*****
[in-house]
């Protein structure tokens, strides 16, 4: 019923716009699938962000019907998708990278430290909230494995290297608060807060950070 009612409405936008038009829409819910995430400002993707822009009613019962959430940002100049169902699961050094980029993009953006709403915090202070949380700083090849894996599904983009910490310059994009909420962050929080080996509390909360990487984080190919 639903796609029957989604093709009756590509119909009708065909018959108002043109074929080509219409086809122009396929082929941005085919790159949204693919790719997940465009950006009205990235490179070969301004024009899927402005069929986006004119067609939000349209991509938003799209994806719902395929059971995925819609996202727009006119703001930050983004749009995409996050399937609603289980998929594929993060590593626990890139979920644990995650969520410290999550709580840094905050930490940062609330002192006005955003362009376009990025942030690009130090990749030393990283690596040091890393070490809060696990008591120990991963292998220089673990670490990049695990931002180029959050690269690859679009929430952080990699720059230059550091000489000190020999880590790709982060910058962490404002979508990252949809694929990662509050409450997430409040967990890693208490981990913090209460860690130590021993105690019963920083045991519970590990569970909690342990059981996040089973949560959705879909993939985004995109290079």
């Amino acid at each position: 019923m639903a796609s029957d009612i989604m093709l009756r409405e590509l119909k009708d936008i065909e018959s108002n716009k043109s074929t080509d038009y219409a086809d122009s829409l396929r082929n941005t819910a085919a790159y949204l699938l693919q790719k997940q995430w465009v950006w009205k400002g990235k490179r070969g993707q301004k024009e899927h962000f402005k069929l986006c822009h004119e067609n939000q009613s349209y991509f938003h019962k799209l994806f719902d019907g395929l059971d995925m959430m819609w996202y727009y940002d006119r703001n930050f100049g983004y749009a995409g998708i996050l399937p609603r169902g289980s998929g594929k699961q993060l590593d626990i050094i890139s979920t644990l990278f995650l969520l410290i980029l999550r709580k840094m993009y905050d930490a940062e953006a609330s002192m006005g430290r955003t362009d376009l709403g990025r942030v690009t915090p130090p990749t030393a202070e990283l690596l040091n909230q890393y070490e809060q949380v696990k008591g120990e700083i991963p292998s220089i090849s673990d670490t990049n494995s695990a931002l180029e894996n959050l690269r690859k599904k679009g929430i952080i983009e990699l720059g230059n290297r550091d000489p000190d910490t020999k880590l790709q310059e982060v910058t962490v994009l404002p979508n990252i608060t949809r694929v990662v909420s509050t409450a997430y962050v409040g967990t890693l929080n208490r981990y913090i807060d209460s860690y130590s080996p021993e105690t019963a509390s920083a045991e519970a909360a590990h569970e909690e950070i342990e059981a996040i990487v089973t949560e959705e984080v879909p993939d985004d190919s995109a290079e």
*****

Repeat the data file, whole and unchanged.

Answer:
[in-house]
């Protein structure tokens, strides 16, 4: 019923716009699938962000019907998708990278430290909230494995290297608060807060950070 009612409405936008038009829409819910995430400002993707822009009613019962959430940002100049169902699961050094980029993009953006709403915090202070949380700083090849894996599904983009910490310059994009909420962050929080080996509390909360990487984080190919 639903796609029957989604093709009756590509119909009708065909018959108002043109074929080509219409086809122009396929082929941005085919790159949204693919790719997940465009950006009205990235490179070969301004024009899927402005069929986006004119067609939000349209991509938003799209994806719902395929059971995925819609996202727009006119703001930050983004749009995409996050399937609603289980998929594929993060590593626990890139979920644990995650969520410290999550709580840094905050930490940062609330002192006005955003362009376009990025942030690009130090990749030393990283690596040091890393070490809060696990008591120990991963292998220089673990670490990049695990931002180029959050690269690859679009929430952080990699720059230059550091000489000190020999880590790709982060910058962490404002979508990252949809694929990662509050409450997430409040967990890693208490981990913090209460860690130590021993105690019963920083045991519970590990569970909690342990059981996040089973949560959705879909993939985004995109290079």
């Amino acid at each position: 019923m639903a796609s029957d009612i989604m093709l009756r409405e590509l119909k009708d936008i065909e018959s108002n716009k043109s074929t080509d038009y219409a086809d122009s829409l396929r082929n941005t819910a085919a790159y949204l699938l693919q790719k997940q995430w465009v950006w009205k400002g990235k490179r070969g993707q301004k024009e899927h962000f402005k069929l986006c822009h004119e067609n939000q009613s349209y991509f938003h019962k799209l994806f719902d019907g395929l059971d995925m959430m819609w996202y727009y940002d006119r703001n930050f100049g983004y749009a995409g998708i996050l399937p609603r169902g289980s998929g594929k699961q993060l590593d626990i050094i890139s979920t644990l990278f995650l969520l410290i980029l999550r709580k840094m993009y905050d930490a940062e953006a609330s002192m006005g430290r955003t362009d376009l709403g990025r942030v690009t915090p130090p990749t030393a202070e990283l690596l040091n909230q890393y070490e809060q949380v696990k008591g120990e700083i991963p292998s220089i090849s673990d670490t990049n494995s695990a931002l180029e894996n959050l690269r690859k599904k679009g929430i952080i983009e990699l720059g230059n290297r550091d000489p000190d910490t020999k880590l790709q310059e982060v910058t962490v994009l404002p979508n990252i608060t949809r694929v990662v909420s509050t409450a997430y962050v409040g967990t890693l929080n208490r981990y913090i807060d209460s860690y130590s080996p021993e105690t019963a509390s920083a045991e519970a909360a590990h569970e909690e950070i342990e059981a996040i990487v089973t949560e959705e984080v879909p993939d985004d190919s995109a290079e």